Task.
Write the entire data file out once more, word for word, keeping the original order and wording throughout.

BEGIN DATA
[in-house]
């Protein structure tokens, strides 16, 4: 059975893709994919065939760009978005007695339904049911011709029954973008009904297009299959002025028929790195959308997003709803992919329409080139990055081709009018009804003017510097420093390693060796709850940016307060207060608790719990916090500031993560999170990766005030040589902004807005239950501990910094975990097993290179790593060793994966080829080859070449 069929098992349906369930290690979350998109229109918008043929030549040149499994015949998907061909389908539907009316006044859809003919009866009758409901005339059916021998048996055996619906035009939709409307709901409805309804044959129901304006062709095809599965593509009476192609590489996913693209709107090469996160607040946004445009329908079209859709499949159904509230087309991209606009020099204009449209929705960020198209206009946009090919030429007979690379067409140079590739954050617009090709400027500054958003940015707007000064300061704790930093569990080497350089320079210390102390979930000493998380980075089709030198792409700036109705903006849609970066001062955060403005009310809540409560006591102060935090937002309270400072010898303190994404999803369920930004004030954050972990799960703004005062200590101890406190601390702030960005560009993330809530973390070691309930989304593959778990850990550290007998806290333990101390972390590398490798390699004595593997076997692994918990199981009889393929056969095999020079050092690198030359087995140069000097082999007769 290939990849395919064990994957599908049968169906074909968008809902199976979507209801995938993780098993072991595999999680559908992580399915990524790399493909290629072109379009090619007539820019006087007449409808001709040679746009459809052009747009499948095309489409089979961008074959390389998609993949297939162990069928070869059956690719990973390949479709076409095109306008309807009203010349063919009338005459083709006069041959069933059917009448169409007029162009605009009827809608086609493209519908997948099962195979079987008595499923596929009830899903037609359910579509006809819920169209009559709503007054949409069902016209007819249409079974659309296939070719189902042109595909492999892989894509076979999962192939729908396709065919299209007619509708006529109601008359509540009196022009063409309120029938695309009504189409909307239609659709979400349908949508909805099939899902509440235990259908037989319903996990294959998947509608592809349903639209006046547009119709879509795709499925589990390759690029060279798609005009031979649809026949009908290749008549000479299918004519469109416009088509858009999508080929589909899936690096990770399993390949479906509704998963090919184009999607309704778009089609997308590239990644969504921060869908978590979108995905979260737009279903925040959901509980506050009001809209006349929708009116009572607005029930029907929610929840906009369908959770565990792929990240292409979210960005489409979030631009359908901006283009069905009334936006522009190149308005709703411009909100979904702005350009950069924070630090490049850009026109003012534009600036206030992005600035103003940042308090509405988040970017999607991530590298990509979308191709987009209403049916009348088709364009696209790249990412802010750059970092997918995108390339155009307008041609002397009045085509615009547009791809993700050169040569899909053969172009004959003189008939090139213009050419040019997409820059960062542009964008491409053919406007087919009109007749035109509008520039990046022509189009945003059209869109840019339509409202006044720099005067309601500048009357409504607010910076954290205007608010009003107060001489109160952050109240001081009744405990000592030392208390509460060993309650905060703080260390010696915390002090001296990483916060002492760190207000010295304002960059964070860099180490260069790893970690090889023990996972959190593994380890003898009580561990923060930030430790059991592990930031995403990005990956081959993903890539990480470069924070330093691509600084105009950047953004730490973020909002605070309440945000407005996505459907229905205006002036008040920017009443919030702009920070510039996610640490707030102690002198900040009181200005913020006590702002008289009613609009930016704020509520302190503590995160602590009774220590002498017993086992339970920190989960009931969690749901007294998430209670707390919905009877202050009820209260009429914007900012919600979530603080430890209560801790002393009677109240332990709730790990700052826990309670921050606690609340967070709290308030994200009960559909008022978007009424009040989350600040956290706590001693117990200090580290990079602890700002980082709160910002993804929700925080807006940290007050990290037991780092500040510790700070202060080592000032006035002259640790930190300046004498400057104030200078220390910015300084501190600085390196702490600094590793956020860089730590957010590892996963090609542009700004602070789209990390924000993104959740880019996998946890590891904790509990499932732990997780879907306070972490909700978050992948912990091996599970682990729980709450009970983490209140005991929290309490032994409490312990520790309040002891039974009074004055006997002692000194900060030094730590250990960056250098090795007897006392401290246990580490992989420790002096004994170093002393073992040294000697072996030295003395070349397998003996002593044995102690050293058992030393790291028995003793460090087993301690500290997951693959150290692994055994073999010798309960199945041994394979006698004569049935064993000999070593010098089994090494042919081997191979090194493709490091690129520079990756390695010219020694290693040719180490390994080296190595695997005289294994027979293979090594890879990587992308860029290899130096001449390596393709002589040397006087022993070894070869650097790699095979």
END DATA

[in-house]
């Protein structure tokens, strides 16, 4: 059975893709994919065939760009978005007695339904049911011709029954973008009904297009299959002025028929790195959308997003709803992919329409080139990055081709009018009804003017510097420093390693060796709850940016307060207060608790719990916090500031993560999170990766005030040589902004807005239950501990910094975990097993290179790593060793994966080829080859070449 069929098992349906369930290690979350998109229109918008043929030549040149499994015949998907061909389908539907009316006044859809003919009866009758409901005339059916021998048996055996619906035009939709409307709901409805309804044959129901304006062709095809599965593509009476192609590489996913693209709107090469996160607040946004445009329908079209859709499949159904509230087309991209606009020099204009449209929705960020198209206009946009090919030429007979690379067409140079590739954050617009090709400027500054958003940015707007000064300061704790930093569990080497350089320079210390102390979930000493998380980075089709030198792409700036109705903006849609970066001062955060403005009310809540409560006591102060935090937002309270400072010898303190994404999803369920930004004030954050972990799960703004005062200590101890406190601390702030960005560009993330809530973390070691309930989304593959778990850990550290007998806290333990101390972390590398490798390699004595593997076997692994918990199981009889393929056969095999020079050092690198030359087995140069000097082999007769 290939990849395919064990994957599908049968169906074909968008809902199976979507209801995938993780098993072991595999999680559908992580399915990524790399493909290629072109379009090619007539820019006087007449409808001709040679746009459809052009747009499948095309489409089979961008074959390389998609993949297939162990069928070869059956690719990973390949479709076409095109306008309807009203010349063919009338005459083709006069041959069933059917009448169409007029162009605009009827809608086609493209519908997948099962195979079987008595499923596929009830899903037609359910579509006809819920169209009559709503007054949409069902016209007819249409079974659309296939070719189902042109595909492999892989894509076979999962192939729908396709065919299209007619509708006529109601008359509540009196022009063409309120029938695309009504189409909307239609659709979400349908949508909805099939899902509440235990259908037989319903996990294959998947509608592809349903639209006046547009119709879509795709499925589990390759690029060279798609005009031979649809026949009908290749008549000479299918004519469109416009088509858009999508080929589909899936690096990770399993390949479906509704998963090919184009999607309704778009089609997308590239990644969504921060869908978590979108995905979260737009279903925040959901509980506050009001809209006349929708009116009572607005029930029907929610929840906009369908959770565990792929990240292409979210960005489409979030631009359908901006283009069905009334936006522009190149308005709703411009909100979904702005350009950069924070630090490049850009026109003012534009600036206030992005600035103003940042308090509405988040970017999607991530590298990509979308191709987009209403049916009348088709364009696209790249990412802010750059970092997918995108390339155009307008041609002397009045085509615009547009791809993700050169040569899909053969172009004959003189008939090139213009050419040019997409820059960062542009964008491409053919406007087919009109007749035109509008520039990046022509189009945003059209869109840019339509409202006044720099005067309601500048009357409504607010910076954290205007608010009003107060001489109160952050109240001081009744405990000592030392208390509460060993309650905060703080260390010696915390002090001296990483916060002492760190207000010295304002960059964070860099180490260069790893970690090889023990996972959190593994380890003898009580561990923060930030430790059991592990930031995403990005990956081959993903890539990480470069924070330093691509600084105009950047953004730490973020909002605070309440945000407005996505459907229905205006002036008040920017009443919030702009920070510039996610640490707030102690002198900040009181200005913020006590702002008289009613609009930016704020509520302190503590995160602590009774220590002498017993086992339970920190989960009931969690749901007294998430209670707390919905009877202050009820209260009429914007900012919600979530603080430890209560801790002393009677109240332990709730790990700052826990309670921050606690609340967070709290308030994200009960559909008022978007009424009040989350600040956290706590001693117990200090580290990079602890700002980082709160910002993804929700925080807006940290007050990290037991780092500040510790700070202060080592000032006035002259640790930190300046004498400057104030200078220390910015300084501190600085390196702490600094590793956020860089730590957010590892996963090609542009700004602070789209990390924000993104959740880019996998946890590891904790509990499932732990997780879907306070972490909700978050992948912990091996599970682990729980709450009970983490209140005991929290309490032994409490312990520790309040002891039974009074004055006997002692000194900060030094730590250990960056250098090795007897006392401290246990580490992989420790002096004994170093002393073992040294000697072996030295003395070349397998003996002593044995102690050293058992030393790291028995003793460090087993301690500290997951693959150290692994055994073999010798309960199945041994394979006698004569049935064993000999070593010098089994090494042919081997191979090194493709490091690129520079990756390695010219020694290693040719180490390994080296190595695997005289294994027979293979090594890879990587992308860029290899130096001449390596393709002589040397006087022993070894070869650097790699095979």